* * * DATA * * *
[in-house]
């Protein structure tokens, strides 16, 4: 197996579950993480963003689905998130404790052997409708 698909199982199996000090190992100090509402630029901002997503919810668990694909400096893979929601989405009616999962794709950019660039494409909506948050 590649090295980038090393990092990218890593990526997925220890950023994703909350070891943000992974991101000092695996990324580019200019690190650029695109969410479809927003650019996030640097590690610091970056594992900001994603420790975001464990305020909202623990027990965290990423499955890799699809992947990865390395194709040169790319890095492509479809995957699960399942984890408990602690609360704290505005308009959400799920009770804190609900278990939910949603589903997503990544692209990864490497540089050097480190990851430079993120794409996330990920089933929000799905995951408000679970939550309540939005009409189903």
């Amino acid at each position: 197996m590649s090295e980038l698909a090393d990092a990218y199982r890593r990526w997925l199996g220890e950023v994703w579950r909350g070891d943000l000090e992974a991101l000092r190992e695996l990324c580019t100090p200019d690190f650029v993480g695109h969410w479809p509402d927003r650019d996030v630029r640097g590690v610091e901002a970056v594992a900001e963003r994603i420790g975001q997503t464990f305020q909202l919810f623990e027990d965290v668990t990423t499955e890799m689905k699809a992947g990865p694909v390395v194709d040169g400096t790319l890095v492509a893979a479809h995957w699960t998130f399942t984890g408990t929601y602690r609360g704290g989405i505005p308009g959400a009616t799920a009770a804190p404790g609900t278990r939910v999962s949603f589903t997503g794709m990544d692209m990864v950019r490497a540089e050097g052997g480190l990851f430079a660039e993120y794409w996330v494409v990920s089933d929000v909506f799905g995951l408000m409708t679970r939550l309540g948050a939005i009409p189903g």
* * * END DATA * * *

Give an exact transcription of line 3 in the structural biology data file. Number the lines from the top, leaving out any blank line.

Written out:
């Amino acid at each position: 197996m590649s090295e980038l698909a090393d990092a990218y199982r890593r990526w997925l199996g220890e950023v994703w579950r909350g070891d943000l000090e992974a991101l000092r190992e695996l990324c580019t100090p200019d690190f650029v993480g695109h969410w479809p509402d927003r650019d996030v630029r640097g590690v610091e901002a970056v594992a900001e963003r994603i420790g975001q997503t464990f305020q909202l919810f623990e027990d965290v668990t990423t499955e890799m689905k699809a992947g990865p694909v390395v194709d040169g400096t790319l890095v492509a893979a479809h995957w699960t998130f399942t984890g408990t929601y602690r609360g704290g989405i505005p308009g959400a009616t799920a009770a804190p404790g609900t278990r939910v999962s949603f589903t997503g794709m990544d692209m990864v950019r490497a540089e050097g052997g480190l990851f430079a660039e993120y794409w996330v494409v990920s089933d929000v909506f799905g995951l408000m409708t679970r939550l309540g948050a939005i009409p189903g």